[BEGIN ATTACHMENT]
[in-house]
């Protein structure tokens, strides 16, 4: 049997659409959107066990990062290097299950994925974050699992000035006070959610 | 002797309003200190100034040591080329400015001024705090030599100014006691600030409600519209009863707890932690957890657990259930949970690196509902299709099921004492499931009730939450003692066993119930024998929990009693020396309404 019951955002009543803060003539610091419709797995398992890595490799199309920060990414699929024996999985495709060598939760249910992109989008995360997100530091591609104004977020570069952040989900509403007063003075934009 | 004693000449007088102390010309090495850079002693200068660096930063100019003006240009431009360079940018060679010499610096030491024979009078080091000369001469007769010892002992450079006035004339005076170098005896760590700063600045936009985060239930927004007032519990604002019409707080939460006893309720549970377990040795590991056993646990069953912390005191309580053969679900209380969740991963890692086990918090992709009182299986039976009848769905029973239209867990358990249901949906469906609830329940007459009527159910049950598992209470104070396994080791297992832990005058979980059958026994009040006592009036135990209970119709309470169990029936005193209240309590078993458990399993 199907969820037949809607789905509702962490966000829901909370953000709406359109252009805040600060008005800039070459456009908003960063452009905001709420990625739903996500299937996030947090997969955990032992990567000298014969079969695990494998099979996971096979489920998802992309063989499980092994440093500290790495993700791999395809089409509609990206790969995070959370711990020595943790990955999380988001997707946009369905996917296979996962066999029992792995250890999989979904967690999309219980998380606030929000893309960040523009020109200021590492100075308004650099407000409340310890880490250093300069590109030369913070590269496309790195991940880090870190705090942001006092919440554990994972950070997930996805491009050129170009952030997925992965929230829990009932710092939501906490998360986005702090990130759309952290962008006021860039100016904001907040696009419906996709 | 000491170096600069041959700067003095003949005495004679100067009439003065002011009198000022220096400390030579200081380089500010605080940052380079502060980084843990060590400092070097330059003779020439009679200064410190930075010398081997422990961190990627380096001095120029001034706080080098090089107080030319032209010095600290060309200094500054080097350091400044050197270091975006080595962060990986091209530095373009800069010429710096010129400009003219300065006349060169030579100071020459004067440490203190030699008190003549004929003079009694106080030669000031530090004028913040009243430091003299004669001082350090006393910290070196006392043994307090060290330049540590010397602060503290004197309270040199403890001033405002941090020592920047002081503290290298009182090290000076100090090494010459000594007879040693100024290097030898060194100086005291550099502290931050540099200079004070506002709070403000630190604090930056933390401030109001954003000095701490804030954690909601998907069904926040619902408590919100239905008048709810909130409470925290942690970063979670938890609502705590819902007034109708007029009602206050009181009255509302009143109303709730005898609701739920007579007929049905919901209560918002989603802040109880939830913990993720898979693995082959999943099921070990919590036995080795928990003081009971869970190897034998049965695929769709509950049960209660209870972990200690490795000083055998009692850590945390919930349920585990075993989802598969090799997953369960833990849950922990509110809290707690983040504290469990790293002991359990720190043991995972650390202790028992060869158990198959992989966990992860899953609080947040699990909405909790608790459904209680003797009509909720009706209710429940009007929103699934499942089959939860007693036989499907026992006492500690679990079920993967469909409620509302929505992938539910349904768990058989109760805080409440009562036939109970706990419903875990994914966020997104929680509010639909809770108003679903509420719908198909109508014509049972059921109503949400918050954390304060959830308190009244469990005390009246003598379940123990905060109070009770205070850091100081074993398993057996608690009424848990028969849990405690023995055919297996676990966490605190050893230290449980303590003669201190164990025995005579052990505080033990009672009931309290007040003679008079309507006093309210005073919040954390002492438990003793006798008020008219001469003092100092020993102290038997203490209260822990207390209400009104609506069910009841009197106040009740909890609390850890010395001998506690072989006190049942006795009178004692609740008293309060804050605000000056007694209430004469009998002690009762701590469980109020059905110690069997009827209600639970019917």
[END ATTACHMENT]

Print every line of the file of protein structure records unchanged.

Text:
[in-house]
């Protein structure tokens, strides 16, 4: 049997659409959107066990990062290097299950994925974050699992000035006070959610 | 002797309003200190100034040591080329400015001024705090030599100014006691600030409600519209009863707890932690957890657990259930949970690196509902299709099921004492499931009730939450003692066993119930024998929990009693020396309404 019951955002009543803060003539610091419709797995398992890595490799199309920060990414699929024996999985495709060598939760249910992109989008995360997100530091591609104004977020570069952040989900509403007063003075934009 | 004693000449007088102390010309090495850079002693200068660096930063100019003006240009431009360079940018060679010499610096030491024979009078080091000369001469007769010892002992450079006035004339005076170098005896760590700063600045936009985060239930927004007032519990604002019409707080939460006893309720549970377990040795590991056993646990069953912390005191309580053969679900209380969740991963890692086990918090992709009182299986039976009848769905029973239209867990358990249901949906469906609830329940007459009527159910049950598992209470104070396994080791297992832990005058979980059958026994009040006592009036135990209970119709309470169990029936005193209240309590078993458990399993 199907969820037949809607789905509702962490966000829901909370953000709406359109252009805040600060008005800039070459456009908003960063452009905001709420990625739903996500299937996030947090997969955990032992990567000298014969079969695990494998099979996971096979489920998802992309063989499980092994440093500290790495993700791999395809089409509609990206790969995070959370711990020595943790990955999380988001997707946009369905996917296979996962066999029992792995250890999989979904967690999309219980998380606030929000893309960040523009020109200021590492100075308004650099407000409340310890880490250093300069590109030369913070590269496309790195991940880090870190705090942001006092919440554990994972950070997930996805491009050129170009952030997925992965929230829990009932710092939501906490998360986005702090990130759309952290962008006021860039100016904001907040696009419906996709 | 000491170096600069041959700067003095003949005495004679100067009439003065002011009198000022220096400390030579200081380089500010605080940052380079502060980084843990060590400092070097330059003779020439009679200064410190930075010398081997422990961190990627380096001095120029001034706080080098090089107080030319032209010095600290060309200094500054080097350091400044050197270091975006080595962060990986091209530095373009800069010429710096010129400009003219300065006349060169030579100071020459004067440490203190030699008190003549004929003079009694106080030669000031530090004028913040009243430091003299004669001082350090006393910290070196006392043994307090060290330049540590010397602060503290004197309270040199403890001033405002941090020592920047002081503290290298009182090290000076100090090494010459000594007879040693100024290097030898060194100086005291550099502290931050540099200079004070506002709070403000630190604090930056933390401030109001954003000095701490804030954690909601998907069904926040619902408590919100239905008048709810909130409470925290942690970063979670938890609502705590819902007034109708007029009602206050009181009255509302009143109303709730005898609701739920007579007929049905919901209560918002989603802040109880939830913990993720898979693995082959999943099921070990919590036995080795928990003081009971869970190897034998049965695929769709509950049960209660209870972990200690490795000083055998009692850590945390919930349920585990075993989802598969090799997953369960833990849950922990509110809290707690983040504290469990790293002991359990720190043991995972650390202790028992060869158990198959992989966990992860899953609080947040699990909405909790608790459904209680003797009509909720009706209710429940009007929103699934499942089959939860007693036989499907026992006492500690679990079920993967469909409620509302929505992938539910349904768990058989109760805080409440009562036939109970706990419903875990994914966020997104929680509010639909809770108003679903509420719908198909109508014509049972059921109503949400918050954390304060959830308190009244469990005390009246003598379940123990905060109070009770205070850091100081074993398993057996608690009424848990028969849990405690023995055919297996676990966490605190050893230290449980303590003669201190164990025995005579052990505080033990009672009931309290007040003679008079309507006093309210005073919040954390002492438990003793006798008020008219001469003092100092020993102290038997203490209260822990207390209400009104609506069910009841009197106040009740909890609390850890010395001998506690072989006190049942006795009178004692609740008293309060804050605000000056007694209430004469009998002690009762701590469980109020059905110690069997009827209600639970019917």